Theatre Masks


Theater Masks Silhouette.png

(Credit: Elizabeth J. Aragon,

Can we change masks now?

I am getting tired of crying, and I think the wrinkles in the brow are making furrows in my brain.

You promised me that they were only masks and that they would not change who we really are. But during the days which turned to weeks which turned to months, my face seems to have been ever better moulded to fit this grotesque façade, and I worry that time will turn these foreign features to stone.

So give me your smile.

Surely, it is my turn to be the happy one by now.





It is Just a Mask

just a mask

It’s just a mask.

It’s just a mask you see.

It’s not me.

It’s my façade towards the world,

And it works just fine

Most of the time.

I hate when they say that my personality is only skin deep.

Then I want to rip the mask off and toss it far out to sea.

But then I’m afraid that the face underneath is too different.

Then I’m afraid it’s identical.

Then I’m afraid that the face underneath is just another mask,

And the face beneath it

Is blank.

20 Fortitude

I hear them whispering in class. It is about me. But I am wearing my mask. When the bell rings I pack my things slowly. I know they will wait for me. When I get outside, they are not in the schoolyard. For a while I wonder if they got tired of waiting, but as I go through the school gate I see them. All four. One of them is leaning against a tree. Another lights a cigarette. They are all smiling. I turn my head down, check that my mask is firmly in place. It seems secure.

They wait for me. I once tried to cross the street, but they just followed. This time it will be different. I have my mask. Harry steps out in front of me.

‘Got any money on you today?’ he says, ‘did your dear mommy give you any? Or haven’t she had enough customers lately?’

The others laugh.

‘Now that her tits are getting all saggy,’ says Peter, ‘she can’t be getting much.’

They all laugh again. My mask is still in place.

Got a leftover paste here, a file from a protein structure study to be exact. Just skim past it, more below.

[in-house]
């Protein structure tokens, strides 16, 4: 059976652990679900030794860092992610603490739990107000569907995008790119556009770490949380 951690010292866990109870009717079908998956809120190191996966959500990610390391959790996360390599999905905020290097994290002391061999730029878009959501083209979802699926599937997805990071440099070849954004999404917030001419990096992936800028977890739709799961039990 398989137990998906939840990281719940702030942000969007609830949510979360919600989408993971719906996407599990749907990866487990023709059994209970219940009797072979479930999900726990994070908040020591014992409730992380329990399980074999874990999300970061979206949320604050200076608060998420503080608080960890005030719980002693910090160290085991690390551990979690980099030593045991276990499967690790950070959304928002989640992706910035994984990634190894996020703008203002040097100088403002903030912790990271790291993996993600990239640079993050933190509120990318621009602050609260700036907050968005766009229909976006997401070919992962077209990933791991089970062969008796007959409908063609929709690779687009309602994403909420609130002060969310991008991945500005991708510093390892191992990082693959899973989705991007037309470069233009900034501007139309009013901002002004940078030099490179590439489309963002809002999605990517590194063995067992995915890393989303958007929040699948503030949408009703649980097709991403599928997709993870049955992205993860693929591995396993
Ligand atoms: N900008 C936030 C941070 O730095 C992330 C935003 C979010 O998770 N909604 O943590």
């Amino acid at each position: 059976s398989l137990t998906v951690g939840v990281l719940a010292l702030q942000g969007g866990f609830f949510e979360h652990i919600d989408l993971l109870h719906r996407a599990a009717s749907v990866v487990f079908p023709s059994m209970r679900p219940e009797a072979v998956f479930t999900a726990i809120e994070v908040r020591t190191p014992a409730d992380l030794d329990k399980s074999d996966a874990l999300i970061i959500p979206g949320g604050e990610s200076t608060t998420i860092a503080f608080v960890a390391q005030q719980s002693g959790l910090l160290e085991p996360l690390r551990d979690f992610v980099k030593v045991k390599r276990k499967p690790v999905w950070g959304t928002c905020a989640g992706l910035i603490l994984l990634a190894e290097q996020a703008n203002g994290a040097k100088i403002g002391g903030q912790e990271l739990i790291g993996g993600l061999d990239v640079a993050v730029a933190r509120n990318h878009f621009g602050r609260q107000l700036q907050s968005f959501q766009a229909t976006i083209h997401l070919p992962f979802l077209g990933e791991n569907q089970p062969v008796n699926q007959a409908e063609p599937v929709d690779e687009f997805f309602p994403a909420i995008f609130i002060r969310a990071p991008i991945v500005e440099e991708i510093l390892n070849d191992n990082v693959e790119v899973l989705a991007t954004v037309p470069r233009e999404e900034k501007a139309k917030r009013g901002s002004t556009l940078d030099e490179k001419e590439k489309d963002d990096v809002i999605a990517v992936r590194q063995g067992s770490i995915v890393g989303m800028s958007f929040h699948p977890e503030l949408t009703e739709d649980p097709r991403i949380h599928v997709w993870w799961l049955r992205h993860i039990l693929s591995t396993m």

‘Come on then,’ says Harry, ‘hand it over.’

I swallow, but my face does not even twitch and I stand still.

‘I said hand it over!’ Harry pushes me. I stumble backwards. Harry pushes me harder. My elbow strikes against the pavement and the lower part of my arm goes numb. At least my mask is not damaged.

‘Why is he so quiet?’ Theo says to Peter. I do not let myself smile.

‘I don’t care,’ says Peter, ‘just take it from him.’

Harry rips away my rucksack. I sit up, but I do not resist. He zips the rucksack open and thrusts his hand inside. He draws back his hand with a cry. There is blood on his fingers. My mask is etched in stone.

‘What the-’ says Peter.

‘My hand!’ says Harry. Peter grabs the rucksack and looks inside. He takes out the knife. Holding it properly. I stand up.

‘What did you think to do with this,’ says Peter, ‘you sick fuck. Did you think you’d kill us?’

I throw myself at him, grabbing the hand with the knife and forcing it towards him. I only scratch him a bit through his t-shirt. He is stronger than me, but I already knew that. I am not surprised when the knife pieces first my arm and then my side. And my mask does not crack. But I can see the fear in Peter’s eyes as the blood seeps into my jumper. I fall to my knees. Peter drops the knife and I allow myself to smile a little.